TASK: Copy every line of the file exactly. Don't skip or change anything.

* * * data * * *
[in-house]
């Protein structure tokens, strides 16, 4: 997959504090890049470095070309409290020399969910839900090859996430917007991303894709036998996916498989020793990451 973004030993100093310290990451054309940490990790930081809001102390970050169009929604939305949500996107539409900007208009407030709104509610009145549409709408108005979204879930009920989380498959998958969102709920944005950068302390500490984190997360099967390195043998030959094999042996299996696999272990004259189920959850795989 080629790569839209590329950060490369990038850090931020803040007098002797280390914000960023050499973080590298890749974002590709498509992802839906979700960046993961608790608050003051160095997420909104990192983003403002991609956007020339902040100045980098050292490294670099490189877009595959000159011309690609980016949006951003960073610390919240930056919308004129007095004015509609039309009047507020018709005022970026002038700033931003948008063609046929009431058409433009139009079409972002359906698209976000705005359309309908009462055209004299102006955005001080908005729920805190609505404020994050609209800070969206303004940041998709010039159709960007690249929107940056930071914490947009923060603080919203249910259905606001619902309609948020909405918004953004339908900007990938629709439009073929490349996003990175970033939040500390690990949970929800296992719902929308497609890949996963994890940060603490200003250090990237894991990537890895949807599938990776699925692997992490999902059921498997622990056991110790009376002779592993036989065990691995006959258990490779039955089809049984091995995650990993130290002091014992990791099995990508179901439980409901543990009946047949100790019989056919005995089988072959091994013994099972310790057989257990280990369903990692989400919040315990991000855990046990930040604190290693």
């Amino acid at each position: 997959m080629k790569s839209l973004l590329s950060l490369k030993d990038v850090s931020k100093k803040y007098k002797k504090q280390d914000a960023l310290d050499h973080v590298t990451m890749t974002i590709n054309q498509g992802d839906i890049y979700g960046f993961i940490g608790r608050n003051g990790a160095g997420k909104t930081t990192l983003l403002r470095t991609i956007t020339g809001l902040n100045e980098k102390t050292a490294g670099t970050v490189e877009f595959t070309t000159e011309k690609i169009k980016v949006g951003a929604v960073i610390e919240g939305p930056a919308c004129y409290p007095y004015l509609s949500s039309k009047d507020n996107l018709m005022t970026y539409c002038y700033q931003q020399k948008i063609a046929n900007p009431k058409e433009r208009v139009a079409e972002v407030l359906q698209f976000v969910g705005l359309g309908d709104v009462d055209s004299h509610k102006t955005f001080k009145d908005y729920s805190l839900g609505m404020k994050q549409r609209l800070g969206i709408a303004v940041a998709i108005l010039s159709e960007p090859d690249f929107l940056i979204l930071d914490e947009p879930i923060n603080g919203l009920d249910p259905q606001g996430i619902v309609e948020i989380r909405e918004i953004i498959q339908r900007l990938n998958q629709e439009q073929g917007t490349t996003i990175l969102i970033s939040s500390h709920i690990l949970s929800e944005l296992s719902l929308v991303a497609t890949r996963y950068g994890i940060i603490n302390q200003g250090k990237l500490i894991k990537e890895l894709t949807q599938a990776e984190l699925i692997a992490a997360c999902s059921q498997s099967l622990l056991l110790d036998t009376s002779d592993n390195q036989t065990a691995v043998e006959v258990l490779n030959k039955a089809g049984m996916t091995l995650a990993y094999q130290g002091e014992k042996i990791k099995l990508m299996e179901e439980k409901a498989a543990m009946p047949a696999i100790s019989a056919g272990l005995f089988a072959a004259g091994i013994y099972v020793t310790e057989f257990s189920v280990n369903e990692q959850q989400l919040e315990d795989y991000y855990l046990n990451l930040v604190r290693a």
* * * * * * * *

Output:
[in-house]
């Protein structure tokens, strides 16, 4: 997959504090890049470095070309409290020399969910839900090859996430917007991303894709036998996916498989020793990451 973004030993100093310290990451054309940490990790930081809001102390970050169009929604939305949500996107539409900007208009407030709104509610009145549409709408108005979204879930009920989380498959998958969102709920944005950068302390500490984190997360099967390195043998030959094999042996299996696999272990004259189920959850795989 080629790569839209590329950060490369990038850090931020803040007098002797280390914000960023050499973080590298890749974002590709498509992802839906979700960046993961608790608050003051160095997420909104990192983003403002991609956007020339902040100045980098050292490294670099490189877009595959000159011309690609980016949006951003960073610390919240930056919308004129007095004015509609039309009047507020018709005022970026002038700033931003948008063609046929009431058409433009139009079409972002359906698209976000705005359309309908009462055209004299102006955005001080908005729920805190609505404020994050609209800070969206303004940041998709010039159709960007690249929107940056930071914490947009923060603080919203249910259905606001619902309609948020909405918004953004339908900007990938629709439009073929490349996003990175970033939040500390690990949970929800296992719902929308497609890949996963994890940060603490200003250090990237894991990537890895949807599938990776699925692997992490999902059921498997622990056991110790009376002779592993036989065990691995006959258990490779039955089809049984091995995650990993130290002091014992990791099995990508179901439980409901543990009946047949100790019989056919005995089988072959091994013994099972310790057989257990280990369903990692989400919040315990991000855990046990930040604190290693």
């Amino acid at each position: 997959m080629k790569s839209l973004l590329s950060l490369k030993d990038v850090s931020k100093k803040y007098k002797k504090q280390d914000a960023l310290d050499h973080v590298t990451m890749t974002i590709n054309q498509g992802d839906i890049y979700g960046f993961i940490g608790r608050n003051g990790a160095g997420k909104t930081t990192l983003l403002r470095t991609i956007t020339g809001l902040n100045e980098k102390t050292a490294g670099t970050v490189e877009f595959t070309t000159e011309k690609i169009k980016v949006g951003a929604v960073i610390e919240g939305p930056a919308c004129y409290p007095y004015l509609s949500s039309k009047d507020n996107l018709m005022t970026y539409c002038y700033q931003q020399k948008i063609a046929n900007p009431k058409e433009r208009v139009a079409e972002v407030l359906q698209f976000v969910g705005l359309g309908d709104v009462d055209s004299h509610k102006t955005f001080k009145d908005y729920s805190l839900g609505m404020k994050q549409r609209l800070g969206i709408a303004v940041a998709i108005l010039s159709e960007p090859d690249f929107l940056i979204l930071d914490e947009p879930i923060n603080g919203l009920d249910p259905q606001g996430i619902v309609e948020i989380r909405e918004i953004i498959q339908r900007l990938n998958q629709e439009q073929g917007t490349t996003i990175l969102i970033s939040s500390h709920i690990l949970s929800e944005l296992s719902l929308v991303a497609t890949r996963y950068g994890i940060i603490n302390q200003g250090k990237l500490i894991k990537e890895l894709t949807q599938a990776e984190l699925i692997a992490a997360c999902s059921q498997s099967l622990l056991l110790d036998t009376s002779d592993n390195q036989t065990a691995v043998e006959v258990l490779n030959k039955a089809g049984m996916t091995l995650a990993y094999q130290g002091e014992k042996i990791k099995l990508m299996e179901e439980k409901a498989a543990m009946p047949a696999i100790s019989a056919g272990l005995f089988a072959a004259g091994i013994y099972v020793t310790e057989f257990s189920v280990n369903e990692q959850q989400l919040e315990d795989y991000y855990l046990n990451l930040v604190r290693a």